Definition of elevator pitch in English:

elevator pitch


  • A succinct and persuasive sales pitch.

    • ‘Give me your 30 second elevator pitch to potential backers.’
    • ‘I've arrived at my floor and missed my opportunity for an elevator pitch of some description.’
    • ‘You should have an "elevator pitch," which is a proposal that can be explained in a short length of time, say 30 seconds.’
    • ‘Aside from the organisers, some young tech hopefuls were given 60 seconds to perform an ' elevator pitch ' for funding.’
    • ‘Are you too busy polishing your "elevator pitch" to wade through these books?’
    • ‘Think of it as your own personal elevator pitch.’
    • ‘So he went over the rules he devised for an elevator pitch.’
    • ‘Here then are a few questions you must answer if you are to create a great elevator pitch.’
    • ‘His original elevator pitch was something like, "We utilize the latest 20-50 key exchange using Duffle transponders… blah blah blah."’
    • ‘Storan also presented a three-minute ' elevator pitch ' to potential funders at last week's First Tuesday networking event.’
    • ‘Goodbody Stockbrokers has invited 13 firms to present at the forum, while four "promising new companies" will make ten-minute elevator pitches.’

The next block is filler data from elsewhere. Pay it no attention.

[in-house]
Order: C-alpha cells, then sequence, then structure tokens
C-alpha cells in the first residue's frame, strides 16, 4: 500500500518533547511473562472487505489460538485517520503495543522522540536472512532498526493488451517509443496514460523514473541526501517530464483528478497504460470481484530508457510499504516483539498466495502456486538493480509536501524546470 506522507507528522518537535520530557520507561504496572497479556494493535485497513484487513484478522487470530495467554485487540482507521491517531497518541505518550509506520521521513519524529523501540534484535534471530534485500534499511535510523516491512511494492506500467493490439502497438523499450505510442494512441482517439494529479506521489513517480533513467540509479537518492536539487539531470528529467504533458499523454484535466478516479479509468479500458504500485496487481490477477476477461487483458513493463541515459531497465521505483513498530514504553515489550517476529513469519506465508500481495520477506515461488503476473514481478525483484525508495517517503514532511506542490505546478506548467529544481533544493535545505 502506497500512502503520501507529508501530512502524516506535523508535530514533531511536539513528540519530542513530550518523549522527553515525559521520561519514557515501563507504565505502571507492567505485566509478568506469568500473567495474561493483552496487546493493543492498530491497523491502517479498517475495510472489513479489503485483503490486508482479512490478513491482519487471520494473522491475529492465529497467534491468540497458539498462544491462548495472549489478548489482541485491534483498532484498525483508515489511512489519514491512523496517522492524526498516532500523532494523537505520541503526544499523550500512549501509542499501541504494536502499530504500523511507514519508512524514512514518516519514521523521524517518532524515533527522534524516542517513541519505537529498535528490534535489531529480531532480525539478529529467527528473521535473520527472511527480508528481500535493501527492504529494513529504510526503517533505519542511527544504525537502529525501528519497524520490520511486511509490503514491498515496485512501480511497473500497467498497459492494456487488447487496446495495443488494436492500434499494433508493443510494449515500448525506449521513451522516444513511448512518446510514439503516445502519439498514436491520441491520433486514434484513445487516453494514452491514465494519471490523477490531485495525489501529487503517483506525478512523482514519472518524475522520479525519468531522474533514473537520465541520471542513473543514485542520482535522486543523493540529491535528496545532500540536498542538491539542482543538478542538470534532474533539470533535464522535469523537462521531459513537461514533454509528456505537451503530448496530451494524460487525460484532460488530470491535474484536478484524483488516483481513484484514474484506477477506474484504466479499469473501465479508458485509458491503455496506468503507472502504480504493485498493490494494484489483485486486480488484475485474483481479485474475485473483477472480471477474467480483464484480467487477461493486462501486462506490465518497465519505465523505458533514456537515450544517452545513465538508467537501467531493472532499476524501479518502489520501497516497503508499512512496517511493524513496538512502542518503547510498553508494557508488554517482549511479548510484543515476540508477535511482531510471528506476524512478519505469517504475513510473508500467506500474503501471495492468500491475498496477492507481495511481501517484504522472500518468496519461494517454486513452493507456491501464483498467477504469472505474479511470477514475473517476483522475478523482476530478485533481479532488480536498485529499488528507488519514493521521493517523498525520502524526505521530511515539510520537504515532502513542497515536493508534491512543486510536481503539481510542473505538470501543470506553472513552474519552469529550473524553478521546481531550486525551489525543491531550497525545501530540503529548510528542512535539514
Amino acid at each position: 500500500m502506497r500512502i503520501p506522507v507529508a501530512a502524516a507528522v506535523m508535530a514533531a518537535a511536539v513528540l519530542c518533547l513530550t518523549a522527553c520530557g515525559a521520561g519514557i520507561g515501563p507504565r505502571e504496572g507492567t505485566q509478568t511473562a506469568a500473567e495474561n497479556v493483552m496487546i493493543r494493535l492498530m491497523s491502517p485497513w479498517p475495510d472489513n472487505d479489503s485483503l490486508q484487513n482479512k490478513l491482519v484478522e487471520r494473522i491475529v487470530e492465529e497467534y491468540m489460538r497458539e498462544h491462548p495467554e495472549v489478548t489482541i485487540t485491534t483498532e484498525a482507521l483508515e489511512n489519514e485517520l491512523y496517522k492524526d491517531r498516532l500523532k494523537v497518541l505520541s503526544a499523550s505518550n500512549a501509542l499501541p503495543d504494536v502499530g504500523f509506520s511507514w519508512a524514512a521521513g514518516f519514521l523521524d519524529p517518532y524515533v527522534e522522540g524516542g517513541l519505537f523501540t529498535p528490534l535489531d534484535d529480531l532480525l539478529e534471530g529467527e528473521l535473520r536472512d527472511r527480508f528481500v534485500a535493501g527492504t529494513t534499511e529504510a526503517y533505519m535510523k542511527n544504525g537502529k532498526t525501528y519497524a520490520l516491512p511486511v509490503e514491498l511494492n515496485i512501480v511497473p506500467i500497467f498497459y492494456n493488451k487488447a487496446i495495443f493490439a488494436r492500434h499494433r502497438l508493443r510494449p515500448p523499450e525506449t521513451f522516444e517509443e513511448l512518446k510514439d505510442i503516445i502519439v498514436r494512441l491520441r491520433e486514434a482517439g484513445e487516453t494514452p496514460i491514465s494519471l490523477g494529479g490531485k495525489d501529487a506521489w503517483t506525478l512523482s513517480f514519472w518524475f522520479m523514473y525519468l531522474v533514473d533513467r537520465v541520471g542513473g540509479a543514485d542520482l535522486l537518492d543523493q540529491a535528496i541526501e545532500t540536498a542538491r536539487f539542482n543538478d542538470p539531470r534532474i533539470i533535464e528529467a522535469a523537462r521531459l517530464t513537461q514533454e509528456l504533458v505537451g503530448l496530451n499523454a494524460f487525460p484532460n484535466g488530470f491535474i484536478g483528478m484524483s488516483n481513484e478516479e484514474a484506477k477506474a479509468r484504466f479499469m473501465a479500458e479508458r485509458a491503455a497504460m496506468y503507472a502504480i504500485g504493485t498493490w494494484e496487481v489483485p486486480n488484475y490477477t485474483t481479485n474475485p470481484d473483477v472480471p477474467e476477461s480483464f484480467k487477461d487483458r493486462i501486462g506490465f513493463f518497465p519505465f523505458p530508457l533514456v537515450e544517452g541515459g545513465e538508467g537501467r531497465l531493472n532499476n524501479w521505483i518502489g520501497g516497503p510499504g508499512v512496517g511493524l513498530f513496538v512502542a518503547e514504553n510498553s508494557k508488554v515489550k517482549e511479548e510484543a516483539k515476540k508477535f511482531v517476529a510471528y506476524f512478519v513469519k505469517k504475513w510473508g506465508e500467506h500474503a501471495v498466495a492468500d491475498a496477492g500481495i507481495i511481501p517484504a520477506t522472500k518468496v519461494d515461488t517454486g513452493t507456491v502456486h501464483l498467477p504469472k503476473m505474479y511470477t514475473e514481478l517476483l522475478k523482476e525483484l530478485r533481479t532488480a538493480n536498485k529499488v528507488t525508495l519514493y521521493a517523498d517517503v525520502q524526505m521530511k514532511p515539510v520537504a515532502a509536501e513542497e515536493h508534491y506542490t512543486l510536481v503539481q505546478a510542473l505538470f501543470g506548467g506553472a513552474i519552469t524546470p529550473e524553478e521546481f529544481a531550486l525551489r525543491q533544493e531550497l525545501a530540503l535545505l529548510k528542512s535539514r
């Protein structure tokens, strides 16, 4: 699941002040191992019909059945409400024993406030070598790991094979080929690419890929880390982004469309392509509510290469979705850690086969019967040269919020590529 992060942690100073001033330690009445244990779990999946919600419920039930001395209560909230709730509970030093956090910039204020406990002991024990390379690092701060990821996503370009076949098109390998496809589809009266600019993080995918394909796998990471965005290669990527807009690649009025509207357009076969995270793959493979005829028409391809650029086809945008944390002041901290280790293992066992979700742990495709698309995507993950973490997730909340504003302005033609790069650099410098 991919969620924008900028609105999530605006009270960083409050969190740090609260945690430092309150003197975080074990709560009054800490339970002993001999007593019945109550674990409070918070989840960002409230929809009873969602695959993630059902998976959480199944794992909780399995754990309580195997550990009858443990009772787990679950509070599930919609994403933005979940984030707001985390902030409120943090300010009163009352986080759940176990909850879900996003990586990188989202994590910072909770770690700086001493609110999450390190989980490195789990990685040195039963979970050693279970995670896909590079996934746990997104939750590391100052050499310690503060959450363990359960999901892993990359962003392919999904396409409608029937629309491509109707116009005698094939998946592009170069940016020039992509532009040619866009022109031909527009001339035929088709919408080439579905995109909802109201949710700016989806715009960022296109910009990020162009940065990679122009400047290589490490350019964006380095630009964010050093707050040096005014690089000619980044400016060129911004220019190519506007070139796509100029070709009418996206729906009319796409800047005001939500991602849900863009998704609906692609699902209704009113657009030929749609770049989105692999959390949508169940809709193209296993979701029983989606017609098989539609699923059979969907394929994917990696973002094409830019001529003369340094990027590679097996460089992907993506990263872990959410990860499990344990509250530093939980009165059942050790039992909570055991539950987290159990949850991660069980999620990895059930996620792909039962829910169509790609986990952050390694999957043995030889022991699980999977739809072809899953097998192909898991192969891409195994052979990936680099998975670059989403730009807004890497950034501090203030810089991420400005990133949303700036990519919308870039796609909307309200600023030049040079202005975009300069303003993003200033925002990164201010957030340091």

• ‘An "elevator pitch" is business lingo for a proposal that can be explained in the length of time you might be in an elevator with an investor.’
    • ‘You have to get that elevator pitch down to a science.’
    • ‘"An elevator pitch takes no longer than 10 seconds" he wrote.’
    • ‘I think one real key to success in this type of venture is having a good "elevator pitch."’
    • ‘So your elevator pitch must be intriguing, make sense, be short and powerful, and should motivate someone into wanting to learn more.’
    • ‘Elevator pitches are important, no matter what your business.’
    • ‘But Wyatt has only got the equivalent of an "elevator pitch" to convince Parliament.’
    • ‘This is NOT an elevator pitch or infomercial.’
    • ‘It's also called the " elevator pitch ".’


From the idea of having to impress a senior executive during a brief ride in an elevator.